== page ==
Marriage between an uncle and a niece was forbidden under canon law, but could be granted for ‘great and pressing reasons. In 1496 Ferdinand II, King of Naples, received a dispensation to marry his aunt.

King Richard gave or lent the young princess two books, Tristan, and Boethius. In Boethius she wrote the King’s motto in her handwriting, Loyaulte me Lie. She made a mistake despite careful handwriting and corrected it later, inserting the ‘y’. Perhaps she had accepted him as King?

The alleged letter sent by the Princess to John, Duke of Norfolk in 1485 is yet more evidence, according to some. This was shown to the antiquary, George Buck, in the 17th century, but the original was never found, and there are different versions of the wording. Apparently, according to Chris Skidmore’s extract of the letter, she wrote that she was Richard’s, ‘in body and in all’, and intimated that she feared that the Queen would never die. In the language of the time, ‘in body and in all’ may have just meant that she was completely loyal to the King. However, she referred to negotiations in ‘the cause of the marriage with the King’, which may have meant that he was making negotiations for her marriage to someone else. King Richard had secretly begun negotiations to marry Joanna of Portugal, and for Elizabeth to marry a Portuguese prince. According to Chris Skidmore, he was clearly looking elsewhere for a wife. It is hard to take a letter like this too seriously when the original was not found.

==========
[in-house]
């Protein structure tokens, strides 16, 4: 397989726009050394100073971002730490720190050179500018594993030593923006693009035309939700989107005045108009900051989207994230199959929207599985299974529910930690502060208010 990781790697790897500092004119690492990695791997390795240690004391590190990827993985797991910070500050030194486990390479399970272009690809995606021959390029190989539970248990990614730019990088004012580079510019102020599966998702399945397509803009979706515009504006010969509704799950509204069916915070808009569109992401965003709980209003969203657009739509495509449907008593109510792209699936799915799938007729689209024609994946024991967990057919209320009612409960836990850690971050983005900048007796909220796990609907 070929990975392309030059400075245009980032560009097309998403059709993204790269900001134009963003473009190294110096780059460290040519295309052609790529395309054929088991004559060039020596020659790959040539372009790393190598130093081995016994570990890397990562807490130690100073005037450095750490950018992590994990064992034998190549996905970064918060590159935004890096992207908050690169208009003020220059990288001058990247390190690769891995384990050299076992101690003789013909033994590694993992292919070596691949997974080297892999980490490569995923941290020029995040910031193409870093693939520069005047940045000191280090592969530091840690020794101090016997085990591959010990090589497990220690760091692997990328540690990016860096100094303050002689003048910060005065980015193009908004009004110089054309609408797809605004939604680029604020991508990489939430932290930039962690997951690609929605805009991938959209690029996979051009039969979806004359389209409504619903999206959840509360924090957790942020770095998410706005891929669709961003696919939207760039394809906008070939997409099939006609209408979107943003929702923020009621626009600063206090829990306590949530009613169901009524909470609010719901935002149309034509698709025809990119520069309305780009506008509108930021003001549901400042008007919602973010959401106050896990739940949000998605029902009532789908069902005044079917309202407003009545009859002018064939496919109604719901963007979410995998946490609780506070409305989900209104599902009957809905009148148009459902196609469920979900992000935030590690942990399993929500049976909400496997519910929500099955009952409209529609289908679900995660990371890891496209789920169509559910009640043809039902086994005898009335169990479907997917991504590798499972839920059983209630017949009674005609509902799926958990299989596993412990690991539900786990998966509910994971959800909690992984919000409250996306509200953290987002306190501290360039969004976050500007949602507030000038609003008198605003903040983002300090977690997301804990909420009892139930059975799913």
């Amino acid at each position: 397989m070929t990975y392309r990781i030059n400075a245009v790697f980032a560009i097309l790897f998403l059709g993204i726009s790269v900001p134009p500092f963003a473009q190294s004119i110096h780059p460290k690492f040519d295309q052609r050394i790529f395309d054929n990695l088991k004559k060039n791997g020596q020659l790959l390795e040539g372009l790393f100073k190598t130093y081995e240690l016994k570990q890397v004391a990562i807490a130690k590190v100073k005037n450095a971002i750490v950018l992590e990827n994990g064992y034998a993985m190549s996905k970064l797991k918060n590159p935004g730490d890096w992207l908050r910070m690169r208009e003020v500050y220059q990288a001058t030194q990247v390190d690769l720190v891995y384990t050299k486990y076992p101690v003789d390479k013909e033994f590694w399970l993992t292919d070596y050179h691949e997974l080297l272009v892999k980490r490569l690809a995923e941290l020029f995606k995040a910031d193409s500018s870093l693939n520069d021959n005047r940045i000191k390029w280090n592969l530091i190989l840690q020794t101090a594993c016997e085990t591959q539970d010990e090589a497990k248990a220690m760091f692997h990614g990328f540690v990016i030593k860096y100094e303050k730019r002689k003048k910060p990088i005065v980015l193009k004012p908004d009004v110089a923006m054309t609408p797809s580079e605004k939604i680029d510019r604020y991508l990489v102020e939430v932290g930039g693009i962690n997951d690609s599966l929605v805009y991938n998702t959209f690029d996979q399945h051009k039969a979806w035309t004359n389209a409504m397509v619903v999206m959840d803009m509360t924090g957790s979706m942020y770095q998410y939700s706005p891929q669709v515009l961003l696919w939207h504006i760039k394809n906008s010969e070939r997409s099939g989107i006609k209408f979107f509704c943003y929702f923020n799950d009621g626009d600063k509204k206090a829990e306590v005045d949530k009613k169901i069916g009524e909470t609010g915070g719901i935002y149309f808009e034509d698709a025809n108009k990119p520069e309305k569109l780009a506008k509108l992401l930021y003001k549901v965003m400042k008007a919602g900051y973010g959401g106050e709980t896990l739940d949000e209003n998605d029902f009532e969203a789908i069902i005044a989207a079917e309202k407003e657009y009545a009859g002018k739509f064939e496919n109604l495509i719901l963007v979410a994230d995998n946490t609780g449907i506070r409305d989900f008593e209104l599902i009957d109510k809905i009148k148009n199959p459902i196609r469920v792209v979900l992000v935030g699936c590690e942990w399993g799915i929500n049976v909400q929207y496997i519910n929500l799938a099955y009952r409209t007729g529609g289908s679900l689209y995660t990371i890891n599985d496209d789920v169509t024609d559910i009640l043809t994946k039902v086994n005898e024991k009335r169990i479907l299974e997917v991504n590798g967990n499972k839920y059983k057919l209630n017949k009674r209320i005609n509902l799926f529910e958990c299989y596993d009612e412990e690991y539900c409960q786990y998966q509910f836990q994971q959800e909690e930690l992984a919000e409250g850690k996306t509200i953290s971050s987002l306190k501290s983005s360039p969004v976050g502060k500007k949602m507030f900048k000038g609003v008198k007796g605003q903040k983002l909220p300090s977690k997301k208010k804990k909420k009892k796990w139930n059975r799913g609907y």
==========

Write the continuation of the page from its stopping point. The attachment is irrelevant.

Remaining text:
The King Denies The Rumours

Queen Anne died on March 11, 1485, on the day of a great eclipse of the sun. She was not buried at the Neville family mausoleum, and her funeral only cost a few hundred pounds. However, the Crowland chronicler wrote that she was buried with honours befitting a Queen, so we should not read too much into her funeral costs and burial place.

Rumours quickly spread that Richard had poisoned his wife, however, intending to marry Elizabeth. The gossip even travelled to France. Richard felt the need to defend himself to the council. Ratcliffe and Catesby warned him that the people of the north would rebel if the marriage took place, and that they had twelve Doctors of Divinity to tell him that the Pope would not grant a dispensation.

Richard even denied the rumours in public in the hall of the Hospital of St John of Jerusalem in front of the mayor, aldermen and several people, expressing his grief and displeasure. He said loudly and clearly that he had never thought of marrying Elizabeth, and that anyone who spread these lies would be punished by the mayor. He also had letters denying the rumours sent across the country.